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Book Report Alternatives for Students with Dyslexia and Learning Disorders

Writing book reports can be challenging for some students with dyslexia and other disabilities involving writing and language. As long as your children or students reach the objectives you expect them to achieve after reading a book, why not allow them to demonstrate their learning with these book report alternatives. Try a few of these out after reading a class novel, having your child read independently, or exploring literature together.

Character Map

Draw an outline of a character. Have your students write adjectives or phrases describing the character in the outline. On the head, have them describe their appearance or write about internal conflicts. What is on the character’s mind throughout the story? Across the chest (or the heart), invite them to write things or people the character loves. On the feet of the character, tell them to list actions or important things the character does in the story. These are just some options to include in the character map.

Comic Strip

Many students love to read comic books or graphic novels. Have your kids write their own comic strip based on the entire novel, a chapter, or just one scene from the book. Use paper and art materials or go digital with applications like StoryboardThat online or Comic Life for the iPad.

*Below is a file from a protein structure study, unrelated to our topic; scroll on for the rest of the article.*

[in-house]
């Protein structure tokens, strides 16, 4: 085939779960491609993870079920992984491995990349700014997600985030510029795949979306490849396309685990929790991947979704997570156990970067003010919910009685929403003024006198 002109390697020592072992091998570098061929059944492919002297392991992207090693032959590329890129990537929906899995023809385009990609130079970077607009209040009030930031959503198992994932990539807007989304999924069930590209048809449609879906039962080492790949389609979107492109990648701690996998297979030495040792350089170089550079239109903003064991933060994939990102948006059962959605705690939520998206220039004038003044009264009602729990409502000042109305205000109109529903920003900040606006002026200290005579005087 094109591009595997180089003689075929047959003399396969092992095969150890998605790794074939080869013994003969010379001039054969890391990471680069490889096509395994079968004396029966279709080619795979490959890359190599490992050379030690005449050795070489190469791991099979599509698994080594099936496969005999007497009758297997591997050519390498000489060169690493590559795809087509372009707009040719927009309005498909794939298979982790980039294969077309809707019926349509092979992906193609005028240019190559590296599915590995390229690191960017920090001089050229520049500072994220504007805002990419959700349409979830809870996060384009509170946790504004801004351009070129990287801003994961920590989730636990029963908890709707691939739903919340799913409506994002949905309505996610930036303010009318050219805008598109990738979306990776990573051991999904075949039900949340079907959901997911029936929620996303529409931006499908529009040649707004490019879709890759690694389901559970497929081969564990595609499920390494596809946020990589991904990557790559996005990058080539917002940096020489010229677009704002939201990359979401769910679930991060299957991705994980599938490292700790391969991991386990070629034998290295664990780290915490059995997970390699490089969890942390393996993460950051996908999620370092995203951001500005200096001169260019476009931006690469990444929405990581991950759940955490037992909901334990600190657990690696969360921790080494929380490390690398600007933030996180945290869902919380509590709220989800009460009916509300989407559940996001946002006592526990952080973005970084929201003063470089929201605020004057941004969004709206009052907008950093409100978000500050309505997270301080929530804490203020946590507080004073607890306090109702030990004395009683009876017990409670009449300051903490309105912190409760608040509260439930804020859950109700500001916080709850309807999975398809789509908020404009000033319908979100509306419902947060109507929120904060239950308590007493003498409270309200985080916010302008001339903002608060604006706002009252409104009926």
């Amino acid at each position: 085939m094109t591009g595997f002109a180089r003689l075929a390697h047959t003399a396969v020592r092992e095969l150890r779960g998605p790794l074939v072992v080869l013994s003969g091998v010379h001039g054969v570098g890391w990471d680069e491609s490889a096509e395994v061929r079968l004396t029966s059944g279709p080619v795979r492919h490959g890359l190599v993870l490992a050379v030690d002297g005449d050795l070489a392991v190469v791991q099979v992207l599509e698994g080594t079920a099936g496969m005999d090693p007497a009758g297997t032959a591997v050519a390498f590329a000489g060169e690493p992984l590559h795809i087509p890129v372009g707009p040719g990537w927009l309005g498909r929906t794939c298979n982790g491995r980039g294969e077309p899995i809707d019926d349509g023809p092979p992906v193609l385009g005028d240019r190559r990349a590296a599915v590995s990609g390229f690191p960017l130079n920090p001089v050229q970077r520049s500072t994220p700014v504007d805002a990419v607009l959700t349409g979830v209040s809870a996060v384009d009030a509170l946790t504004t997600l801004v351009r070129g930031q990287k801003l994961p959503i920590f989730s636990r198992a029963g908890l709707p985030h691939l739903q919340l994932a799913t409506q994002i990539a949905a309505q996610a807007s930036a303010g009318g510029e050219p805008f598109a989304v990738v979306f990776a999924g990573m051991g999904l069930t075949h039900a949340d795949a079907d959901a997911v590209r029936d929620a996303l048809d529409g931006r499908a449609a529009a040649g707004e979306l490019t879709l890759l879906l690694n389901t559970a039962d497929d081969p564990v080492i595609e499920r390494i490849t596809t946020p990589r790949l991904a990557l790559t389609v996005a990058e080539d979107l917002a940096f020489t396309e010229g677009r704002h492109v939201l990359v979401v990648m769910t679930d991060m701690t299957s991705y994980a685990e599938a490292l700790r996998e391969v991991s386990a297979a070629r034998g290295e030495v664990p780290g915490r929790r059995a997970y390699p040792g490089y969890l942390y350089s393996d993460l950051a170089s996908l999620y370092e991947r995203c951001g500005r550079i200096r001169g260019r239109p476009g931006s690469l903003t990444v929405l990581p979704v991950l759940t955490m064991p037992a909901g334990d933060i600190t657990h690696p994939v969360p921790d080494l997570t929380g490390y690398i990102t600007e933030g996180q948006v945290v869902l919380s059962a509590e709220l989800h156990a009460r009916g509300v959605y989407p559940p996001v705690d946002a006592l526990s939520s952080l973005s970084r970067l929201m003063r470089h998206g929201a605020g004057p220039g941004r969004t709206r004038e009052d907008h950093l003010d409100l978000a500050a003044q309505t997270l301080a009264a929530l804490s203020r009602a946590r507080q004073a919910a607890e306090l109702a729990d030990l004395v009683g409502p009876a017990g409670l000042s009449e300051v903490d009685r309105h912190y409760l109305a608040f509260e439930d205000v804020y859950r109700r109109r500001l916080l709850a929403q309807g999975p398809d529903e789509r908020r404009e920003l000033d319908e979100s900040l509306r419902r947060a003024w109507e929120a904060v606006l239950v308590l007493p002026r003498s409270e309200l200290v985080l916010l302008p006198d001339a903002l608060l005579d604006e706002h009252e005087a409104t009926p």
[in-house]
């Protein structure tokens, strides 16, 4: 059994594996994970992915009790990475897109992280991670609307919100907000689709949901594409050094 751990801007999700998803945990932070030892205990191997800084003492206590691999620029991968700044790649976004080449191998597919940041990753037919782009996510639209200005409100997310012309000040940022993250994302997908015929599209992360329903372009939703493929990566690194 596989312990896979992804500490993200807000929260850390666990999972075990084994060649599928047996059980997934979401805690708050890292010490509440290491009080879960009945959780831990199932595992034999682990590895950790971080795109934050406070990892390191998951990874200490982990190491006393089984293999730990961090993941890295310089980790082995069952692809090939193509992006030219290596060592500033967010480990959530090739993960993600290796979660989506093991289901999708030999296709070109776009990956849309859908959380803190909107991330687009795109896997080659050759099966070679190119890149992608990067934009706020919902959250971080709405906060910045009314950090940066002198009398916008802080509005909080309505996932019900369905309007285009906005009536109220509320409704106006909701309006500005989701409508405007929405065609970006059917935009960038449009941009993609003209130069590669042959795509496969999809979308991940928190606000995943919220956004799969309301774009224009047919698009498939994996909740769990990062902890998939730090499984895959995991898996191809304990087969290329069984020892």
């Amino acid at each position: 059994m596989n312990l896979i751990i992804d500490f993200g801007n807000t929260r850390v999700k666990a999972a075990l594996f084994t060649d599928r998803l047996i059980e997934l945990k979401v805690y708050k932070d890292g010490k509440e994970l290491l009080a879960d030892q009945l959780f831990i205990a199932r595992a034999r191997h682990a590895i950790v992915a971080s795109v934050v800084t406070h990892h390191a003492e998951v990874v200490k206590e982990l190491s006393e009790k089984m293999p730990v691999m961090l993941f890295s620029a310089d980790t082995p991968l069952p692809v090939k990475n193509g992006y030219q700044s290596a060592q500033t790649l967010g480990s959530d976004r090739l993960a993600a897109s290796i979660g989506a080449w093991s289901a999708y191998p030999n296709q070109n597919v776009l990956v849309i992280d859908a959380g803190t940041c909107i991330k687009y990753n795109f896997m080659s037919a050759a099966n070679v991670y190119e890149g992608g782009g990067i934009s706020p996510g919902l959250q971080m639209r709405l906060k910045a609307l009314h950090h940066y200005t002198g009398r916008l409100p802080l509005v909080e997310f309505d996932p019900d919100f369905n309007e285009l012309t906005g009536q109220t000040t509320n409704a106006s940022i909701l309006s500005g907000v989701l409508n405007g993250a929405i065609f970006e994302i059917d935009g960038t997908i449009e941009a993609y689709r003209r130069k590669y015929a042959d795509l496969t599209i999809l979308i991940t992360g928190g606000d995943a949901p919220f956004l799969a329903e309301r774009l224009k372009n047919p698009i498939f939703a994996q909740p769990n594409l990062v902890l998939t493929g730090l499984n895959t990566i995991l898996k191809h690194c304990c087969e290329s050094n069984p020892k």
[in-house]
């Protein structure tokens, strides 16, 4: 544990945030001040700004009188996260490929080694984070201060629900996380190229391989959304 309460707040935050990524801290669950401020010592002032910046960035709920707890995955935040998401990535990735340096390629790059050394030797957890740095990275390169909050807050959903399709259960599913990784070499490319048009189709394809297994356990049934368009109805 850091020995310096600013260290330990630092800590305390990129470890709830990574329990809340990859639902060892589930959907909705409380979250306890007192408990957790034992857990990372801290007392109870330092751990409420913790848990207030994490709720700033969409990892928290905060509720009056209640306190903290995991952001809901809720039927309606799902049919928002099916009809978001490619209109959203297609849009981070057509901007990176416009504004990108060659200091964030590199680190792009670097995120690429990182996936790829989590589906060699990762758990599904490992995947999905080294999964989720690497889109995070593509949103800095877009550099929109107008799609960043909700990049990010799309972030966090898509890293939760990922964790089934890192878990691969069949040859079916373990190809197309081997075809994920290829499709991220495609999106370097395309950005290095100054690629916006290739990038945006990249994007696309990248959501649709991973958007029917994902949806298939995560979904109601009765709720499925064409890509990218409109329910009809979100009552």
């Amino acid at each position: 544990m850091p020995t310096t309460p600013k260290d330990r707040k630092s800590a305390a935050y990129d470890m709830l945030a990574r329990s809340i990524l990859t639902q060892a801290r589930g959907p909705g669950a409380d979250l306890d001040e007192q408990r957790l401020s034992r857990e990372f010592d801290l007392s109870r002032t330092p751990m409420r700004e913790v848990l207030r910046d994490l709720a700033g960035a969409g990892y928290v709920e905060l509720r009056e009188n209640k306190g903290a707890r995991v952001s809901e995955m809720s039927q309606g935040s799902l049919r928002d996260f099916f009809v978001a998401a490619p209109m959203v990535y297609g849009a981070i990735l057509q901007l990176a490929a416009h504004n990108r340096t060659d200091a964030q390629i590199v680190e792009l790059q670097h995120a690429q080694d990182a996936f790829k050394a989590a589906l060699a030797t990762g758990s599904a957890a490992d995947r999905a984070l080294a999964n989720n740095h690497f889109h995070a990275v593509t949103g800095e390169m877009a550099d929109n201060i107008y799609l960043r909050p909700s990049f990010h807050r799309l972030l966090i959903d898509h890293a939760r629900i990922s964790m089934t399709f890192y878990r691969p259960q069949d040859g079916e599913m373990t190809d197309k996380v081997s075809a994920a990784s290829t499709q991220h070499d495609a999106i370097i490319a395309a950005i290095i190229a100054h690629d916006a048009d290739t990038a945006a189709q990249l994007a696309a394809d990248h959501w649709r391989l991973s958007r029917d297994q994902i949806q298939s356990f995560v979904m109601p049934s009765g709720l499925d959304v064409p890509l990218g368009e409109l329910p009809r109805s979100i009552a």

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Character Collage

Have your students cut pictures from magazines, find images online, or draw their own sketches focusing on a main character in the story. Choose images that focus on the character’s traits and motivations in the story. Another alternative is to illustrate the setting with collage or focus on the theme or lesson of the selection.

Alphabet Book

This is a fun activity for students of any age. Choose a word or phrase for each letter A-Z and compile in a book. You can have them create a page for each letter or divide the page into sections. Not only is this a great way for younger kids to review the alphabet, it can help older students expand their vocabulary and really think about what they’ve read without writing extensive paragraphs. Focus on content specific items and try out literary terms like “S” is for setting or “C” is for conflict.

Trying out different book report alternatives for students with writing difficulties is one way to help your children develop writing skills while utilizing their strengths in different ways. Display their creations with pride and allow them to come up with their own innovative ideas to present what they read as well.

Here’s an earlier post with helpful information about dysgraphia.

Have a fun idea you’ve used with your child? Let me know and I may feature it on my blog!

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